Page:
- The SR-71 has been given several nicknames, including Blackbird and Habu. The SR-71 served with the U.S. Air Force from 1964 to 1998.
2. SR-71s first arrived at the 9th SRW’s Operating Location (OL-8) at Kadena Air Base, Okinawa on 8 March 1968. These deployments were code named “Glowing Heat”, while the program as a whole was code named “Senior Crown”. Reconnaissance missions over North Vietnam were code named “Giant Scale”
3. A total of 32 aircraft were built; 12 were lost in accidents and none lost to enemy action.Considering all accident , Only one crew member, Jim Zwayer, a Lockheed flight-test reconnaissance and navigation systems specialist, was killed in a flight accident. The rest of the crew members ejected safely or evacuated their aircraft on the ground.
4. Finished aircraft were painted a dark blue, almost black, to increase the emission of internal heat and to act as camouflage against the night sky. The dark color led to the aircraft’s nickname “Blackbird”. The outer windscreen of the cockpit was made of quartz and was fused ultrasonically to the titanium frame. The temperature of the exterior of the windscreen reached 600 °F (316 °C) during a mission.
5. It has held the world record for the fastest air-breathing manned aircraft since 1976; this record was previously held by the related Lockheed YF-12. During aerial reconnaissance missions, the SR-71 operated at high speeds and altitudes to allow it to outrace threats. If a surface-to-air missile launch was detected, the standard evasive action was simply to accelerate and outfly the missile.
6. The red stripes on some SR-71s were to prevent maintenance workers from damaging the skin. Near the center of the fuselage, the curved skin was thin and delicate, with no support from the structural ribs, which were spaced several feet apart.
7. The Blackbird’s tires, manufactured by B.F. Goodrich, contained aluminum and were filled with nitrogen.
8. The air inlets allowed the SR-71 to cruise at over Mach 3.2 while keeping airflow into the engines at the initial subsonic speeds. Mach 3.2 was the design point for the aircraft, its most efficient speed. At the front of each inlet, a pointed, movable cone called a “spike” (Inlet cone) was locked in its full forward position on the ground and during subsonic flight.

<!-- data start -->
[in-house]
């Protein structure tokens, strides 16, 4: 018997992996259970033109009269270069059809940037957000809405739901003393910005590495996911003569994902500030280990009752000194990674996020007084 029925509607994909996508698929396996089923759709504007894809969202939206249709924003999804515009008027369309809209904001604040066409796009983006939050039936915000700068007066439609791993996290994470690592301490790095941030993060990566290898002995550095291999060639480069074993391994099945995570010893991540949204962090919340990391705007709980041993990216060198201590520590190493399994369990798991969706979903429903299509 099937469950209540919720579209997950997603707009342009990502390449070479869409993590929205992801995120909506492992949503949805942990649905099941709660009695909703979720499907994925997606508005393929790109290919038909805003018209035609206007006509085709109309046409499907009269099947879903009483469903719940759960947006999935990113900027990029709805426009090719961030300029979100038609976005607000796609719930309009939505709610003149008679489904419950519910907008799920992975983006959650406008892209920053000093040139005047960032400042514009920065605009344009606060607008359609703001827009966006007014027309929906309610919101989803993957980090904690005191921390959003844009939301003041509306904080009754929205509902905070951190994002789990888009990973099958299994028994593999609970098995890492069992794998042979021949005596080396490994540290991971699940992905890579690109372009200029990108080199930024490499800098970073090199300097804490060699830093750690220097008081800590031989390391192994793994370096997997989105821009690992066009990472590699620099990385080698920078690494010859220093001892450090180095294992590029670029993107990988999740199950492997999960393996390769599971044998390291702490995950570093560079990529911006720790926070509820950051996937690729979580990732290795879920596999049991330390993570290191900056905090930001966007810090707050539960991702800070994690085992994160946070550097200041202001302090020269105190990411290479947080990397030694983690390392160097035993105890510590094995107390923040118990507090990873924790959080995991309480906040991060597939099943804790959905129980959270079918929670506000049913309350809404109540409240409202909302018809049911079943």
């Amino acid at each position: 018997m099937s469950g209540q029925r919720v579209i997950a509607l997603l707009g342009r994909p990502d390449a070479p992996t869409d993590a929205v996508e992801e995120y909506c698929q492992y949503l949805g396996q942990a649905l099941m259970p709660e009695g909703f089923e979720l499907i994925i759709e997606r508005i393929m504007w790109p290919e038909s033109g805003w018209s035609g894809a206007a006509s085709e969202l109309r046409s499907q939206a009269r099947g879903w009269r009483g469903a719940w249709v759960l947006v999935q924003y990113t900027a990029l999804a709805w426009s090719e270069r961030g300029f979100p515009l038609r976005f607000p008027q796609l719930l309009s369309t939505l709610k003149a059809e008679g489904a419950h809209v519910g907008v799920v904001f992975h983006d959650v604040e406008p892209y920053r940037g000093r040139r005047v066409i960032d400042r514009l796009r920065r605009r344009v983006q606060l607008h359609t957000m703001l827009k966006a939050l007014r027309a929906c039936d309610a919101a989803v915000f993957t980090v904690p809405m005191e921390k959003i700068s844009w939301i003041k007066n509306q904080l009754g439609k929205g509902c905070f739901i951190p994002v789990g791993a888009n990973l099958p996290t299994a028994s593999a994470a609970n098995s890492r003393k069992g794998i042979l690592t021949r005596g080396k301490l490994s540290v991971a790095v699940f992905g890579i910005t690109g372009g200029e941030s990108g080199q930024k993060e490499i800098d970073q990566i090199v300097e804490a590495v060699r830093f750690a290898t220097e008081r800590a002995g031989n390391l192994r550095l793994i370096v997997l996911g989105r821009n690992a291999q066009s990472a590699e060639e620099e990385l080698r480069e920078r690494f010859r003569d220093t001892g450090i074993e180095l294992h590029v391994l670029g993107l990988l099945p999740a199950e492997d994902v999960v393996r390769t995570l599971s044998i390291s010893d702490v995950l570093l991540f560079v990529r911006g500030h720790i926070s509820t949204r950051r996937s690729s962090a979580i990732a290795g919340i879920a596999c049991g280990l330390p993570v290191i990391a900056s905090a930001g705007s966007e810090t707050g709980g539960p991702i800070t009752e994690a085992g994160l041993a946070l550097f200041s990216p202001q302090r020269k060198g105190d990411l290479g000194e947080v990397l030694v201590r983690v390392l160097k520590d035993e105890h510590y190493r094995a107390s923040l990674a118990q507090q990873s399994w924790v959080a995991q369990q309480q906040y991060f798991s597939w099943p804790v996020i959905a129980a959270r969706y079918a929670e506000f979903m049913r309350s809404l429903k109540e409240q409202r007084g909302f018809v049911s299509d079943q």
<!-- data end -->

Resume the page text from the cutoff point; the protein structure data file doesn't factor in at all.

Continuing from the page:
9. The SR-71 was powered by two Pratt & Whitney J58 (company designation JT11D-20) axial-flow turbo-jet engines. The J58 was a considerable innovation of the era, capable of producing a static thrust of 32,500 lbf (145 kN)
10. Life support SR-71 pilot in full flight suit Flying at 80,000 ft (24,000 m) meant that crews could not use standard masks, which could not provide enough oxygen above 43,000 ft (13,000 m).an emergency ejection at Mach 3.2 would subject crews to temperatures of about 450 °F (230 °C) thus, during a high altitude ejection scenario, an onboard oxygen supply would keep the suit pressurized during the descent
- Crew: 2: Pilot and Reconnaissance Systems Officer (RSO)
- Payload: 3,500 lb (1,600 kg) of sensors
- Length: 107 ft 5 in (32.74 m)
- Wingspan: 55 ft 7 in (16.94 m)
- Height: 18 ft 6 in (5.64 m)
- Wing area: 1,800 ft2 (170 m2)
- Empty weight: 67,500 lb (30,600 kg)
- Loaded weight: 152,000 lb (69,000 kg)
- Max. takeoff weight: 172,000 lb (78,000 kg)
- Powerplant: 2 × Pratt & Whitney J58-1 continuous-bleed afterburning turbojets, 34,000 lbf (151 kN) each
- Maximum speed: Mach 3.3[N 5] (2,200+ mph, 3,540+ km/h, 1,910+ knots) at 80,000 ft (24,000 m)
- Range: 2,900 nmi (5,400 km)
- Ferry range: 3,200 nmi (5,925 km)
- Service ceiling: 85,000 ft (25,900 m)
- Rate of climb: 11820 ft/m (60 m/s)
- Wing loading: 84 lb/ft² (410 kg/m²)
- Thrust/weight: 0.44
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